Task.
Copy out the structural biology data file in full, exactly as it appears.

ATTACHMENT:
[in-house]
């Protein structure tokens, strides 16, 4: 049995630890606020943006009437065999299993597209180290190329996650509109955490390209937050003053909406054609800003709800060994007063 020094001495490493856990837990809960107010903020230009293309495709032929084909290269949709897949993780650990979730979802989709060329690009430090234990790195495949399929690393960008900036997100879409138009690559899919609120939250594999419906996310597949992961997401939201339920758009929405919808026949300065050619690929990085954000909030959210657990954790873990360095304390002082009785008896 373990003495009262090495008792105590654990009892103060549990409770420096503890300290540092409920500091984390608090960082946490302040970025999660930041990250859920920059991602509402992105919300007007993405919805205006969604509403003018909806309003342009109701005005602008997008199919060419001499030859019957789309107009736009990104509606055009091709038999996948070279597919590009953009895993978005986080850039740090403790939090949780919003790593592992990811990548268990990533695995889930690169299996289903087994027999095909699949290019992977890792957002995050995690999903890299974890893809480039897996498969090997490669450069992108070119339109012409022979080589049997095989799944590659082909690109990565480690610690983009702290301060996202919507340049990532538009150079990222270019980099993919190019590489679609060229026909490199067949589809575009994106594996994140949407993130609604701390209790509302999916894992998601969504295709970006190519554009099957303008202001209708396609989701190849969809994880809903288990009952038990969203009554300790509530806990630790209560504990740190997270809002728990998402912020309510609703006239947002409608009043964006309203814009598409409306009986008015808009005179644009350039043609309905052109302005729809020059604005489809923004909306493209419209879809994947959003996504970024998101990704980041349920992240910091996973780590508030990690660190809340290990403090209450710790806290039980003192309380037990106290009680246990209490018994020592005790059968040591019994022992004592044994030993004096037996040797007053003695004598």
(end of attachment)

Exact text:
[in-house]
């Protein structure tokens, strides 16, 4: 049995630890606020943006009437065999299993597209180290190329996650509109955490390209937050003053909406054609800003709800060994007063 020094001495490493856990837990809960107010903020230009293309495709032929084909290269949709897949993780650990979730979802989709060329690009430090234990790195495949399929690393960008900036997100879409138009690559899919609120939250594999419906996310597949992961997401939201339920758009929405919808026949300065050619690929990085954000909030959210657990954790873990360095304390002082009785008896 373990003495009262090495008792105590654990009892103060549990409770420096503890300290540092409920500091984390608090960082946490302040970025999660930041990250859920920059991602509402992105919300007007993405919805205006969604509403003018909806309003342009109701005005602008997008199919060419001499030859019957789309107009736009990104509606055009091709038999996948070279597919590009953009895993978005986080850039740090403790939090949780919003790593592992990811990548268990990533695995889930690169299996289903087994027999095909699949290019992977890792957002995050995690999903890299974890893809480039897996498969090997490669450069992108070119339109012409022979080589049997095989799944590659082909690109990565480690610690983009702290301060996202919507340049990532538009150079990222270019980099993919190019590489679609060229026909490199067949589809575009994106594996994140949407993130609604701390209790509302999916894992998601969504295709970006190519554009099957303008202001209708396609989701190849969809994880809903288990009952038990969203009554300790509530806990630790209560504990740190997270809002728990998402912020309510609703006239947002409608009043964006309203814009598409409306009986008015808009005179644009350039043609309905052109302005729809020059604005489809923004909306493209419209879809994947959003996504970024998101990704980041349920992240910091996973780590508030990690660190809340290990403090209450710790806290039980003192309380037990106290009680246990209490018994020592005790059968040591019994022992004592044994030993004096037996040797007053003695004598």